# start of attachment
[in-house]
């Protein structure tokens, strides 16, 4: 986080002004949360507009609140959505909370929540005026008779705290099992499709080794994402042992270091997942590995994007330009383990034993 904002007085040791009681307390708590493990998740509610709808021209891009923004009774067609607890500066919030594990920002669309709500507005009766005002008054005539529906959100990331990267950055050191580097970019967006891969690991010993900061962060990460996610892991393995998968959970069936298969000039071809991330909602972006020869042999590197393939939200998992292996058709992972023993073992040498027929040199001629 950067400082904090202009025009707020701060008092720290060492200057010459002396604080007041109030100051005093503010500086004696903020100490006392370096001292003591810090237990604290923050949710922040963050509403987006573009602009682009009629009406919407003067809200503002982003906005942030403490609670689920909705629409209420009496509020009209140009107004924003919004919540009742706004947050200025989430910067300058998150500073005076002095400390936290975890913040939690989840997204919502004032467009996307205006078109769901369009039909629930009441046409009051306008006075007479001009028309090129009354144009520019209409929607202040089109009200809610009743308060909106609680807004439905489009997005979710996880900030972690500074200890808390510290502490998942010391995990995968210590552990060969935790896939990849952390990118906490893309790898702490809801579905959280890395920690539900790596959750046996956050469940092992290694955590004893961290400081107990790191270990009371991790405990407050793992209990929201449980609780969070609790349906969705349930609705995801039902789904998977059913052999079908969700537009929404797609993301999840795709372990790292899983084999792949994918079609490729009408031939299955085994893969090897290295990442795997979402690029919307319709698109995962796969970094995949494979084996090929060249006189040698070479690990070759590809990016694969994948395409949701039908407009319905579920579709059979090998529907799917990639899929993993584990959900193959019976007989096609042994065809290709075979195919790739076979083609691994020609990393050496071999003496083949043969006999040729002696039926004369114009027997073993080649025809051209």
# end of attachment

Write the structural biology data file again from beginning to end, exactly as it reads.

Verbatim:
[in-house]
């Protein structure tokens, strides 16, 4: 986080002004949360507009609140959505909370929540005026008779705290099992499709080794994402042992270091997942590995994007330009383990034993 904002007085040791009681307390708590493990998740509610709808021209891009923004009774067609607890500066919030594990920002669309709500507005009766005002008054005539529906959100990331990267950055050191580097970019967006891969690991010993900061962060990460996610892991393995998968959970069936298969000039071809991330909602972006020869042999590197393939939200998992292996058709992972023993073992040498027929040199001629 950067400082904090202009025009707020701060008092720290060492200057010459002396604080007041109030100051005093503010500086004696903020100490006392370096001292003591810090237990604290923050949710922040963050509403987006573009602009682009009629009406919407003067809200503002982003906005942030403490609670689920909705629409209420009496509020009209140009107004924003919004919540009742706004947050200025989430910067300058998150500073005076002095400390936290975890913040939690989840997204919502004032467009996307205006078109769901369009039909629930009441046409009051306008006075007479001009028309090129009354144009520019209409929607202040089109009200809610009743308060909106609680807004439905489009997005979710996880900030972690500074200890808390510290502490998942010391995990995968210590552990060969935790896939990849952390990118906490893309790898702490809801579905959280890395920690539900790596959750046996956050469940092992290694955590004893961290400081107990790191270990009371991790405990407050793992209990929201449980609780969070609790349906969705349930609705995801039902789904998977059913052999079908969700537009929404797609993301999840795709372990790292899983084999792949994918079609490729009408031939299955085994893969090897290295990442795997979402690029919307319709698109995962796969970094995949494979084996090929060249006189040698070479690990070759590809990016694969994948395409949701039908407009319905579920579709059979090998529907799917990639899929993993584990959900193959019976007989096609042994065809290709075979195919790739076979083609691994020609990393050496071999003496083949043969006999040729002696039926004369114009027997073993080649025809051209």